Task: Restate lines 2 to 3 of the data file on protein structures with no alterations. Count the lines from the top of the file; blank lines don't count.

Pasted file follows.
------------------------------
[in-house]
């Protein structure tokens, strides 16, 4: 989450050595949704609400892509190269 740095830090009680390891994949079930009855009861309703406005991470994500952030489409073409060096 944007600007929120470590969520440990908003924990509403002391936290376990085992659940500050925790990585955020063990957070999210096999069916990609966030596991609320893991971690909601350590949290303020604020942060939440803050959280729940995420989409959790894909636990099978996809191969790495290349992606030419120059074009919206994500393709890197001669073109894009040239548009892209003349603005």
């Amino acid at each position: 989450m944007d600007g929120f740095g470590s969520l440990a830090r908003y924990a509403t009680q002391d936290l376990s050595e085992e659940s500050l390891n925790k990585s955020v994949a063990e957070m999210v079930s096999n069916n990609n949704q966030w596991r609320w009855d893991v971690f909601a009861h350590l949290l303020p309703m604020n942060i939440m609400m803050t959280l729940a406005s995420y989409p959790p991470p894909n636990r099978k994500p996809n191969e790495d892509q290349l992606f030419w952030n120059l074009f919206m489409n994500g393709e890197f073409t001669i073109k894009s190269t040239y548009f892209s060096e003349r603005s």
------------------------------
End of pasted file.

């Protein structure tokens, strides 16, 4: 989450050595949704609400892509190269 740095830090009680390891994949079930009855009861309703406005991470994500952030489409073409060096 944007600007929120470590969520440990908003924990509403002391936290376990085992659940500050925790990585955020063990957070999210096999069916990609966030596991609320893991971690909601350590949290303020604020942060939440803050959280729940995420989409959790894909636990099978996809191969790495290349992606030419120059074009919206994500393709890197001669073109894009040239548009892209003349603005």
């Amino acid at each position: 989450m944007d600007g929120f740095g470590s969520l440990a830090r908003y924990a509403t009680q002391d936290l376990s050595e085992e659940s500050l390891n925790k990585s955020v994949a063990e957070m999210v079930s096999n069916n990609n949704q966030w596991r609320w009855d893991v971690f909601a009861h350590l949290l303020p309703m604020n942060i939440m609400m803050t959280l729940a406005s995420y989409p959790p991470p894909n636990r099978k994500p996809n191969e790495d892509q290349l992606f030419w952030n120059l074009f919206m489409n994500g393709e890197f073409t001669i073109k894009s190269t040239y548009f892209s060096e003349r603005s």